Museo Nacional de Bellas Artes (Buenos Aires, Argentina): Turner Watercolours
Technique and condition
There is no drawing in this colour study on white wove paper. Dark washes of Prussian blue were stippled onto dry paper for the sky, washed over with purplish-toned brown ochre to create greyer tones. The lighter blue washes in Prussian blue were applied to wetter paper. Washing-out was used for the moon and its reflection, leaving sufficient cleared white paper for the yellow radiance round the moon to be applied in chrome yellow, without the danger that it would overlap with a blue wash and appear green, not yellow. Vermilion mixed with Prussian blue was used for the most crimson clouds.
The sheet has been displayed with the outer edges coved by a window mount, and the central area has yellowed irreversibly. The colour trials on the outer edges were protected by the mount, and retain their original blue, whereas the main image now appears greener than intended.
(see main catalogue text)
(see main catalogue text)
The publication of this subject as ‘Shields Lighthouse’ first occurs in Rawlinson’s catalogue of Turner’s engravings,1 presumably by association with the superficially similar moonlit composition of Shields, on the River Tyne, engraved in 1823 for the Rivers of England from a watercolour of that year (Tate D18155; Turner Bequest CCVIII V).2 The lighthouse shown in the latter appears to be the Low Light Tower, on a square plan with a broad, shallow upper level for the windows revealing its light. It still stands on the Fish Quay at North Shields, on the north bank of the River Tyne east of Newcastle, and is shown in the Rivers of England design from upstream with the busy industrial South Shields foreshore on the right. The lighthouse in the present composition appears to be a more generic, tapering tower with a tall glass lantern, seen on the horizon across an empty bay or estuary with little else indicated by way of topographical context.
The composition was engraved in mezzotint,3 traditionally ascribed to Turner himself (see the ‘Little Liber’ introduction). The steel plate was found in his studio after his death, ‘completely corroded’.4 Dupret notes that it was sold in ‘1873–74’, without giving further details; possibly it was the plate called ‘Seapiece, with Shipping at Night’ in the 24 March 1873 Christie’s sale of prints from Turner’s studio5 (see the Introduction). The development of the design through three trial proof stages is described by Rawlinson and Dupret, who mention the present watercolour as the source.6 At first the moon was very large and bright, and surrounded by a clear-cut halo and rays, as in the watercolour; then a buoy was added in the right foreground (not present in the watercolour) and other details were toned down and lightened; finally, the diameter of the moon was reduced. Luke Herrmann has noted that this process shows ‘Turner’s skill in developing his ideas direct on the steel plate’7 here and elsewhere in the ‘Little Liber’. Tate’s impression (T04915) is a late nineteenth-century one, and is very muted and dim due to the poor condition of the plate.8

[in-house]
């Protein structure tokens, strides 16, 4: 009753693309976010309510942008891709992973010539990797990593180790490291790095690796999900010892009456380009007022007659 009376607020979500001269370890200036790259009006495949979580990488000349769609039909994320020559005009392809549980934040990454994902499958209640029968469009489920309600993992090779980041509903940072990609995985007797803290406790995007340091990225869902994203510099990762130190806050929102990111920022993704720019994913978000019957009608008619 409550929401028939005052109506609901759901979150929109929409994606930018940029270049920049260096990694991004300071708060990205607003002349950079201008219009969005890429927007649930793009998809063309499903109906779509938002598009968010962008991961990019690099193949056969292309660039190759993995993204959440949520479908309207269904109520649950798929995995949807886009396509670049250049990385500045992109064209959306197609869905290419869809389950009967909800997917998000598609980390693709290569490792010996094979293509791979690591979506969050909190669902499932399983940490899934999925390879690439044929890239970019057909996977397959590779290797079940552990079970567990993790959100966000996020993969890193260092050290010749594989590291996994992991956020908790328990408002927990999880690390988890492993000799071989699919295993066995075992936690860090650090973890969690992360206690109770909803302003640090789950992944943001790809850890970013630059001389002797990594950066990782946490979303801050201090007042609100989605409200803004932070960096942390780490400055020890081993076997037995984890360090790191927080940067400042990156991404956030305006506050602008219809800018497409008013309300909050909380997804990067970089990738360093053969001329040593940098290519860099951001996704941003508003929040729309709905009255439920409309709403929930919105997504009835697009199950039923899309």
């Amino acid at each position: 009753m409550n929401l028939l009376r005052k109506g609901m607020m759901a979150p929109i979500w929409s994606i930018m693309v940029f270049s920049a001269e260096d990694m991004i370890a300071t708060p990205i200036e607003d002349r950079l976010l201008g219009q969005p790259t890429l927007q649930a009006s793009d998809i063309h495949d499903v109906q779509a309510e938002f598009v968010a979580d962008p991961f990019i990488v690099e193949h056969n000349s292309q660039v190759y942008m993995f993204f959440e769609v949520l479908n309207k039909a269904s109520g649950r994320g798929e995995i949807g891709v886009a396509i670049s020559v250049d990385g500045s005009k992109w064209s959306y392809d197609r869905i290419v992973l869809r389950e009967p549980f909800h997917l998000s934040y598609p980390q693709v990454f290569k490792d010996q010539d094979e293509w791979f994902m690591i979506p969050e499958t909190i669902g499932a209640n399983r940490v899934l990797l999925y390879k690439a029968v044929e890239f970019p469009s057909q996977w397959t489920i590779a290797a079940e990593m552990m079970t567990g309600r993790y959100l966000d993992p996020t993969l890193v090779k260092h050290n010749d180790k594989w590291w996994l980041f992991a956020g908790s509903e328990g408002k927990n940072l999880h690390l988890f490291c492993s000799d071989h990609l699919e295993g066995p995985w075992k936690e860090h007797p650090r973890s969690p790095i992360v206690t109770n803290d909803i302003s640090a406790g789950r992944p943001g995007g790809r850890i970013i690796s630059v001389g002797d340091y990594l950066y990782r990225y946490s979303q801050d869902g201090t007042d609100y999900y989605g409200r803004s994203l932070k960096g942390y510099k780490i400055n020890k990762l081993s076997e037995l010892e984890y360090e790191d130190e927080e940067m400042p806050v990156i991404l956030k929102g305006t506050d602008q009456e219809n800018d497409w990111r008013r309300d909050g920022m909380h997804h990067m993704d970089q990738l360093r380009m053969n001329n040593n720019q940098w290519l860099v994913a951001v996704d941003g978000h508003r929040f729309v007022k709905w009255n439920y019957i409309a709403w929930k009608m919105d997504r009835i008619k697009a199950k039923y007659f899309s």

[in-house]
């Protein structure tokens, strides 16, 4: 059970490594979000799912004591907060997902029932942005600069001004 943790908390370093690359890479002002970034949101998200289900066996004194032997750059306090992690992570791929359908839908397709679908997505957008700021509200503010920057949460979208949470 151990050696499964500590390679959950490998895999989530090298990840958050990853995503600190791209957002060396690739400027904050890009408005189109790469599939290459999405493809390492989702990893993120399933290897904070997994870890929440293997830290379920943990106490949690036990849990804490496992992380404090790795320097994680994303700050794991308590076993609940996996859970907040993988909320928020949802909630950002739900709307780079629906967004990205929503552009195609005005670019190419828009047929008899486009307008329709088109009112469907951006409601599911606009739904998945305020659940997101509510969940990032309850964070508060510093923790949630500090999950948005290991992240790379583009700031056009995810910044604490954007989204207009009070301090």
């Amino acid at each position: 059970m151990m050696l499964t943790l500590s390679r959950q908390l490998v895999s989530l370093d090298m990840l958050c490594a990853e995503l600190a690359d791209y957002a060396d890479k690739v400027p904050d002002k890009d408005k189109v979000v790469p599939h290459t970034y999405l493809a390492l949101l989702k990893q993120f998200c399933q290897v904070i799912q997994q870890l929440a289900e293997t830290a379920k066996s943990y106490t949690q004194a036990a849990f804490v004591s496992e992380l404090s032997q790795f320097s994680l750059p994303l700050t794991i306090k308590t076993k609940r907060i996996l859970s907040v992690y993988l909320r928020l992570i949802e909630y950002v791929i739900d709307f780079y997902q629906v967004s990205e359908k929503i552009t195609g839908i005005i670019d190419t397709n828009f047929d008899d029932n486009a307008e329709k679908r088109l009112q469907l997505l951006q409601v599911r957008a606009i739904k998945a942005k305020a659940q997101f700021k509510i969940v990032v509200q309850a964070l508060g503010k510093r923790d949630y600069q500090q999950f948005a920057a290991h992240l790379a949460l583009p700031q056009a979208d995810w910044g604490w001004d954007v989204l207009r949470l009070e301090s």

W[illiam] G[eorge] Rawlinson, The Engraved Work of J.M.W. Turner, R.A., vol.I, London 1908, p.cx, and vol.II 1913, pp.210, 386–7 no.801.
Wilton 1979, p.384 no.732, reproduced.
Rawlinson I 1908, p.cx, and II 1913, pp.210, 386–7 no.801.
Rawlinson II 1913, p.387.
The First Portion of the Valuable Engravings from the Works of the Late J.M.W. Turner, R.A. ..., Christie, Manson & Woods, London 24 March 1873 (927).
Rawlinson II 1913, p.385; Dupret 1989, p.36.
Herrmann 1990, p.149.
See Lyles and Perkins 1989, p.60.
Wilton 1980, p.160.
See Lyles and Perkins 1989, p.59.
Warrell 1999, p.81; see also Warrell 1991, p.32.
See Andrew Wilton, in Gage, Ziff and Alfrey 1983, p.232; see also Jack Lindsay, J.M.W. Turner: His Life and Work: A Critical Biography, London 1966, ill.26, as ‘Colour Structure: Moon burst’, reproduced together with variant Little Liber design (Tate D25314; Turner Bequest CCLXIII 192, ill.27, as ‘Moon and water’).